Nathalie teaches philosophy at a high school in Paris. She is passionate about her job and particularly enjoys passing on the pleasure of thinking. Married with two children, she divides her time between her family, former students and her very possessive mother. One day, Nathalie's husband announces he is leaving her for another woman. With freedom thrust upon her, Nathalie must reinvent her life.
In a scene, Nathalie (played by Isabelle Huppert) goes in a theater playing Abbas Kiarostami's _Certified Copy (2010)_. Soon after that, Nathalie is approached by a stranger as if they somehow shared a relationship. Coincidentally in _Certified Copy (2010)_, the relationship between two lead characters takes a similar turn. See more »
Nathalie is shown walking through the mud flats exposed along the beach at low tide. As she walks, she is clearly following footprints. Since the mud was previously underwater, the footprints must be from a previous take of Isabelle Huppert walking along the same path. See more »
I have to admit I haven't seen any of the other films to have been directed by Mia Hansen-Love but if they are as good as "Things to Come" she will already have made her mark as one of the great directors working today, not that a great deal happens , in the conventional sense of 'cinematic action', in "Things to Come". This is simply a portrait of a woman, (Isabelle Huppert), who has settled into middle-age, neither particularly happy nor particularly unhappy. She is a teacher and writer of philosophy who uses the philosophical treatises she's always lived by to get through her largely uneventful life.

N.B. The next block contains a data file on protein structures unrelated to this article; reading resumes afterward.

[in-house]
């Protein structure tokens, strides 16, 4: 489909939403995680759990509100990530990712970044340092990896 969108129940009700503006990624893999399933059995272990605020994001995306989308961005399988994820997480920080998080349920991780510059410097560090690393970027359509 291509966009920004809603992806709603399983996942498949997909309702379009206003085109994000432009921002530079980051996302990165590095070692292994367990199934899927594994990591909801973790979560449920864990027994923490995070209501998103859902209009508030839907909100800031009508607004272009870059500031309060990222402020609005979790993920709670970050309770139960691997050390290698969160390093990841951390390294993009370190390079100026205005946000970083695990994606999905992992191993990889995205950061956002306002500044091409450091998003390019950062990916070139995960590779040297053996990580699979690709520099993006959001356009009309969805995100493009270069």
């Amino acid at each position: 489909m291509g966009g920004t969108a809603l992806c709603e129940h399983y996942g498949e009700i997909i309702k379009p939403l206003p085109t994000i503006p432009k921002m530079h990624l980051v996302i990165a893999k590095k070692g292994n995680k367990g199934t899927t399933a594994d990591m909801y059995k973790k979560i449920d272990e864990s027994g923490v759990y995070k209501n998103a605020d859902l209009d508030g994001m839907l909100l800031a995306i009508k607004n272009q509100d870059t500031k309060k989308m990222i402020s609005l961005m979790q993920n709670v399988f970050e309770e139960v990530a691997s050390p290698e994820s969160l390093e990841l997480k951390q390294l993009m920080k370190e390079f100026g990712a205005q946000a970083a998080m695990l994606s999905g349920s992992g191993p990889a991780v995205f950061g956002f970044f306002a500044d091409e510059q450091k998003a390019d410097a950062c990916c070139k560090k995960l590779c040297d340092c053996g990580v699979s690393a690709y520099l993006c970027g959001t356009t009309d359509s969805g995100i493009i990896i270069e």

She has a dull, middle-aged husband who also teaches, two grown children and an ageing, ill mother, (Edith Scob from "Eyes Without a Face"), when suddenly her life is thrown into disarray, Nevertheless she copes, mainly due to her friendship with a younger man who was once one of her students, There is a suggestion that they might become romantically involved but it's just a hint in a film full of hints.
This is serious stuff, intellectually rigorous and yet full of humor; a film for intelligent, grown-up audiences who like to take their brains with them when they go to the pictures and Huppert, who is never off the screen, is stunningly good. Every gesture she makes, the way she walks, tells us something about this woman as much as what she says. This is great acting.
Everyone else follows suit. Roman Kolinka as Fabien, the New-Age would-be anarchist she comes to rely on, if only for company, could have been such a cliché but Kolinka brings depth and shadings to the role and makes him likable and interesting. Even Andre Marcon as the dull husband is dull in a way that makes him sympathetic rather than a figure of fun.
By now you might have realized that I loved this film as much as any I've seen this year. Is it a masterpiece? Probably not. In the end it's gossamer thin but it is also a gem, a beautiful uncut diamond of a movie. See it at all costs.
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